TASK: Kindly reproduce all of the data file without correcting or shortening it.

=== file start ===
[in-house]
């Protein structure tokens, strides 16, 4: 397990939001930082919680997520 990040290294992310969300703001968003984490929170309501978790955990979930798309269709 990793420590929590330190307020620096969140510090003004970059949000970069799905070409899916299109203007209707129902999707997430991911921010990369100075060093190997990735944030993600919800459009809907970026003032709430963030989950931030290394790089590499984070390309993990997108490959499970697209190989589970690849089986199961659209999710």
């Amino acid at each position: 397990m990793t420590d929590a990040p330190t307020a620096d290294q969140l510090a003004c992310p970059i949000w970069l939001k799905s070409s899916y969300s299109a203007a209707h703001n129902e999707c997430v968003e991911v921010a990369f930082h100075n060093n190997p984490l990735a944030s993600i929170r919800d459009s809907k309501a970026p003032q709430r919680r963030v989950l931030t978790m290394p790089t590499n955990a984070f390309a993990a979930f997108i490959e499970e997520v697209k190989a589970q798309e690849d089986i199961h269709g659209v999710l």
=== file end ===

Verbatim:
[in-house]
């Protein structure tokens, strides 16, 4: 397990939001930082919680997520 990040290294992310969300703001968003984490929170309501978790955990979930798309269709 990793420590929590330190307020620096969140510090003004970059949000970069799905070409899916299109203007209707129902999707997430991911921010990369100075060093190997990735944030993600919800459009809907970026003032709430963030989950931030290394790089590499984070390309993990997108490959499970697209190989589970690849089986199961659209999710």
């Amino acid at each position: 397990m990793t420590d929590a990040p330190t307020a620096d290294q969140l510090a003004c992310p970059i949000w970069l939001k799905s070409s899916y969300s299109a203007a209707h703001n129902e999707c997430v968003e991911v921010a990369f930082h100075n060093n190997p984490l990735a944030s993600i929170r919800d459009s809907k309501a970026p003032q709430r919680r963030v989950l931030t978790m290394p790089t590499n955990a984070f390309a993990a979930f997108i490959e499970e997520v697209k190989a589970q798309e690849d089986i199961h269709g659209v999710l």